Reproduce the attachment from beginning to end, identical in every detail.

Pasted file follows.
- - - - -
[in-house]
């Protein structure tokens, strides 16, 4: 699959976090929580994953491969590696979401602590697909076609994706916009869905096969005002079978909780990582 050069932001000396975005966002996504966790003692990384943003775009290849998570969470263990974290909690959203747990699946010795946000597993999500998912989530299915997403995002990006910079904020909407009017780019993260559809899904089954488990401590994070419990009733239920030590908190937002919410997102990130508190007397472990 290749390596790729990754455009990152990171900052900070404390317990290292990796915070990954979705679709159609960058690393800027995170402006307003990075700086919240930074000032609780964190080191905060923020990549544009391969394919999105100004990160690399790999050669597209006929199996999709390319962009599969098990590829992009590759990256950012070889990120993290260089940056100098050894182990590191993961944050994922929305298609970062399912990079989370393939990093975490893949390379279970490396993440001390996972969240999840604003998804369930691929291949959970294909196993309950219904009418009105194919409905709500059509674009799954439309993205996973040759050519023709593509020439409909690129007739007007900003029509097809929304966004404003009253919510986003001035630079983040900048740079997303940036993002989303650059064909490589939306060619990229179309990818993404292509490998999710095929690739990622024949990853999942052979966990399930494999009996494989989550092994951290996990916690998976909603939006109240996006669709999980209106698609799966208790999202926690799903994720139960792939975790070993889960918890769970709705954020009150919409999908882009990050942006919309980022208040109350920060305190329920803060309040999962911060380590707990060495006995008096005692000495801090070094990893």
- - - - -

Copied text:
[in-house]
């Protein structure tokens, strides 16, 4: 699959976090929580994953491969590696979401602590697909076609994706916009869905096969005002079978909780990582 050069932001000396975005966002996504966790003692990384943003775009290849998570969470263990974290909690959203747990699946010795946000597993999500998912989530299915997403995002990006910079904020909407009017780019993260559809899904089954488990401590994070419990009733239920030590908190937002919410997102990130508190007397472990 290749390596790729990754455009990152990171900052900070404390317990290292990796915070990954979705679709159609960058690393800027995170402006307003990075700086919240930074000032609780964190080191905060923020990549544009391969394919999105100004990160690399790999050669597209006929199996999709390319962009599969098990590829992009590759990256950012070889990120993290260089940056100098050894182990590191993961944050994922929305298609970062399912990079989370393939990093975490893949390379279970490396993440001390996972969240999840604003998804369930691929291949959970294909196993309950219904009418009105194919409905709500059509674009799954439309993205996973040759050519023709593509020439409909690129007739007007900003029509097809929304966004404003009253919510986003001035630079983040900048740079997303940036993002989303650059064909490589939306060619990229179309990818993404292509490998999710095929690739990622024949990853999942052979966990399930494999009996494989989550092994951290996990916690998976909603939006109240996006669709999980209106698609799966208790999202926690799903994720139960792939975790070993889960918890769970709705954020009150919409999908882009990050942006919309980022208040109350920060305190329920803060309040999962911060380590707990060495006995008096005692000495801090070094990893």